I'm thankful today for my good grades. One of the wonderful ironies of BYU (and universities everywhere I'm told, but don't know first hand) is the fact that every professor on campus will tell you that the grade doesn't matter; it's the process of learning. However, for those of us on scholarship, we have to keep a high GPA to retain the funding that is enabling our process of learning. Oh the hypocrisy! Anyways, I just thought I'd be thankful for the many times I've received excellent grades when I'm pretty sure I don't deserve them. Don't get me wrong, I put my time in. I do all my homework, and about 90% of assigned readings (come on, it's impossible to do it all). I was just amazed last night to find out I got the highest score for the entire 200 person class on our economics midterm. I've been complaining all semester about how hard it is... Anyways, not to brag or anything, but just demonstrate how blessed I've been to be able to put in a little work and understand concepts that are honestly very challenging for me.

That thought leads into my next topic of grattitude, and that is for answered prayers. I pray all the time for help with exams that I'm positive I'm not prepared for and for help to get through everything that has to happen that day. Also to stay awake in history, to enjoy work, to have the energy to dance my best -- the list goes on and on. But everytime I really need something, I've never been let down. It amazes me. I called the mom of a friend who died in a car accident this summer and just started chatting with her. A couple minutes into the conversation, she just stopped and said, "Erika, did you know you're an aswer to my prayers?" What do you say to that? I honestly didn't know, so I said so, and sat back amazed as she explained her week to me. She'd just been having a terrible week and didn't know what to do, so she prayed that someone would be able to help her. I wasn't the only one that called her that day, but knowing that the Lord can answer prayers through me is an incredible feeling. A humbling feeling. And I hope that I can continue to do that.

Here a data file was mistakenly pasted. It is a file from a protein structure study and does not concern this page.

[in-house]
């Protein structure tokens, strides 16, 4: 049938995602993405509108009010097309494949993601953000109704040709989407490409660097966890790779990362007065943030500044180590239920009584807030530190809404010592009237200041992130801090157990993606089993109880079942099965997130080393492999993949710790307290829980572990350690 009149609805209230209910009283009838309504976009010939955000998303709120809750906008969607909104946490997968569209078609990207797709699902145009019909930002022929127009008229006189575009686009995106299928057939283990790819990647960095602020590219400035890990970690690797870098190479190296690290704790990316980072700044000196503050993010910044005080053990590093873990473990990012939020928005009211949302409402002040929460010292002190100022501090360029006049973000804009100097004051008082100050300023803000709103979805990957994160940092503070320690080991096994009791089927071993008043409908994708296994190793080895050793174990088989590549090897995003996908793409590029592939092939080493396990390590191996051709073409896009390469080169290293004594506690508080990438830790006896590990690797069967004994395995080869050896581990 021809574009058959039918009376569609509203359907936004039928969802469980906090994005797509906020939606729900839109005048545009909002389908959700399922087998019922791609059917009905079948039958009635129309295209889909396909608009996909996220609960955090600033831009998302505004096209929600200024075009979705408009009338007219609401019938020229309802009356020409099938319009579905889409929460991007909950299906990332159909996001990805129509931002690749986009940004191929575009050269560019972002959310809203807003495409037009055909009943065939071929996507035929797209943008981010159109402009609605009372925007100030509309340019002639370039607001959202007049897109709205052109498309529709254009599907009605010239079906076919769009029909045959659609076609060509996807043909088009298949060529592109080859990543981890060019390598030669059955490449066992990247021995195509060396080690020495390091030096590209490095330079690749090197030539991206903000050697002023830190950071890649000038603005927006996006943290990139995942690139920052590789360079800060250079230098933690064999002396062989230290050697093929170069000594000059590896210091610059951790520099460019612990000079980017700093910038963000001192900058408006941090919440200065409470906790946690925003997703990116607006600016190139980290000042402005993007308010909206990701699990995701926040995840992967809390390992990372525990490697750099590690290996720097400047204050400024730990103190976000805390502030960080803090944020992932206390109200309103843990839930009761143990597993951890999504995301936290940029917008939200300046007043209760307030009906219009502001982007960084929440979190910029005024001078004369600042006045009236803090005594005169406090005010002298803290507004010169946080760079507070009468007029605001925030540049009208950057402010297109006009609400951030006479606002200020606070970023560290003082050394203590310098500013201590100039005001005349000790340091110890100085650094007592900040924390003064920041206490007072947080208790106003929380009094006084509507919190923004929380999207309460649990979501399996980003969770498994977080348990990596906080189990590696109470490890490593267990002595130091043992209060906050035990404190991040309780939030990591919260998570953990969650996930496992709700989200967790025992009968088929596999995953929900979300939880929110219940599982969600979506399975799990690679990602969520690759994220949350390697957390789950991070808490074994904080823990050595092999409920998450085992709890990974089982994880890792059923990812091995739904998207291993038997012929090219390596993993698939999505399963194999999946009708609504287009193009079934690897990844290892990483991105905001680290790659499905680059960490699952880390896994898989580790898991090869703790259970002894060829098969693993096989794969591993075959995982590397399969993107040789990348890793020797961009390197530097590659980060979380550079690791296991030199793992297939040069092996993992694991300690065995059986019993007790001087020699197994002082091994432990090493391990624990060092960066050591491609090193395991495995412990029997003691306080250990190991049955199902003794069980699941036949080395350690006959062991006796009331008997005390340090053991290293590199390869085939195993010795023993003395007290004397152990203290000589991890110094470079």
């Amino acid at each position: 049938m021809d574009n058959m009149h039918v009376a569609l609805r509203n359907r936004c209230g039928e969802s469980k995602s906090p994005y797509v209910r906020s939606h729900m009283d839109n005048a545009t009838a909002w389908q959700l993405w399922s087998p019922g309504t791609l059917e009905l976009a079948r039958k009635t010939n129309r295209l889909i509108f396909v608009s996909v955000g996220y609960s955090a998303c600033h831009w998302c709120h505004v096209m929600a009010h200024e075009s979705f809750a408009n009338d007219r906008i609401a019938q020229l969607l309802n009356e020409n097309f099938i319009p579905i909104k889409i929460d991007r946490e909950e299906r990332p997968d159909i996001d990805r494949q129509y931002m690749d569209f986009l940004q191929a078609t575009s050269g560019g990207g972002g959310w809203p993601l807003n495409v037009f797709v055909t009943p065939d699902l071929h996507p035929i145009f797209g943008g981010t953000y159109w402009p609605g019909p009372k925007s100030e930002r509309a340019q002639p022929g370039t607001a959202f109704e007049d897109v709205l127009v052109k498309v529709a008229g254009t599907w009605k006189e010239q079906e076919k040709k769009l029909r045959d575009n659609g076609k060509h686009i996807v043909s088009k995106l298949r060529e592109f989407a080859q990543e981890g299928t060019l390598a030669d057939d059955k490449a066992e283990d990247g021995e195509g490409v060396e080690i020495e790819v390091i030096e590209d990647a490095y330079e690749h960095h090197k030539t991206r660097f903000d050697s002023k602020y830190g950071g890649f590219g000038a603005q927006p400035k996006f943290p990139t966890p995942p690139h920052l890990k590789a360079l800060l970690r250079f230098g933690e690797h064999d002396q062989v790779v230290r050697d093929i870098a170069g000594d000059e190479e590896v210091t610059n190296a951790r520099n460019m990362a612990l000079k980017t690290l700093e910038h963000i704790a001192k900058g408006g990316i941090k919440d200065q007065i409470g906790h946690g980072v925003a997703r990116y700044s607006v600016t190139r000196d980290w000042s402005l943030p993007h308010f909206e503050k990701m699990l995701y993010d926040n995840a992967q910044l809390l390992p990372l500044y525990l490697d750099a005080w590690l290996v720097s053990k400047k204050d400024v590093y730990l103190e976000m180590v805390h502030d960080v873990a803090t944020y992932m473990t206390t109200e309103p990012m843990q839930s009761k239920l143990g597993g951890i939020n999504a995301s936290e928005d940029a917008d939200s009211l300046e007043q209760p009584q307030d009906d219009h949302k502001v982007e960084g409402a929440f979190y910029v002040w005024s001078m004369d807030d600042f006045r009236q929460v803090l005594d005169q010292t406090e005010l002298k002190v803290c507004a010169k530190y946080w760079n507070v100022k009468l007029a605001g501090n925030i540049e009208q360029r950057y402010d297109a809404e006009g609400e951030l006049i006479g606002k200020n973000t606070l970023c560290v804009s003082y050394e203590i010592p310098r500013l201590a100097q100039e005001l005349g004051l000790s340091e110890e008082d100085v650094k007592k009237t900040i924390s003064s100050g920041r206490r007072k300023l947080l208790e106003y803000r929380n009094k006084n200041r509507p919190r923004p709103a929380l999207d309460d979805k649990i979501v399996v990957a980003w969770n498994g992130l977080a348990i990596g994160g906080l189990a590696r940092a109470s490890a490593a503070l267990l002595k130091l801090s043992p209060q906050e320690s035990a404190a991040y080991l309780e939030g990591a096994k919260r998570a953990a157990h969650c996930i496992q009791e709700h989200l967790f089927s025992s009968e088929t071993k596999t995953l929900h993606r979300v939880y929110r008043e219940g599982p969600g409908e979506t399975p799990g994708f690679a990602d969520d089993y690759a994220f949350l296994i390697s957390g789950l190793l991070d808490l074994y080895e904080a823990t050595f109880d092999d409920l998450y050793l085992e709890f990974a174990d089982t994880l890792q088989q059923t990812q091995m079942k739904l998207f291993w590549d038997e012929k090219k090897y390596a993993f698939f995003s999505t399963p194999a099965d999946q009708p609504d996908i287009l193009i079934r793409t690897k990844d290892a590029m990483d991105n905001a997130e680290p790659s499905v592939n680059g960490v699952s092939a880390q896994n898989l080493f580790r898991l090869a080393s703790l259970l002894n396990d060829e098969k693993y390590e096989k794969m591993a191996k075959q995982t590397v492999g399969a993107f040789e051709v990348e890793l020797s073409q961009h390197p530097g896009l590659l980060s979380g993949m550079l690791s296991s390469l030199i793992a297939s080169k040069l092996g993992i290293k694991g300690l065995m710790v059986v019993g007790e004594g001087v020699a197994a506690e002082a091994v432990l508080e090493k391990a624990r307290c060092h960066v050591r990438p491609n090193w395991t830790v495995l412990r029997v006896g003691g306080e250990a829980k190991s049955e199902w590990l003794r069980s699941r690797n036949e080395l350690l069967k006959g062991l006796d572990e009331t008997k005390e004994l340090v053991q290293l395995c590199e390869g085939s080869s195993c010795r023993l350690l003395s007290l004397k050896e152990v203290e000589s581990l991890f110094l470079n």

John 14:13 "And whatsoever ye shall ask in my name, that will I do..."

Sunday, November 16, 2008

No loners in the church (hopefully)

To continue with the theme of everyone's blogs this month, I'll also write about what I'm thankful for. First off, I am thankful for the gospel and consistency therein. I would like to tell the story of when I moved to Nashville. It is a common story going around Clayton's family about how they met their significant other. I won't bore you with the story again, but I will share a few thoughts on the matter.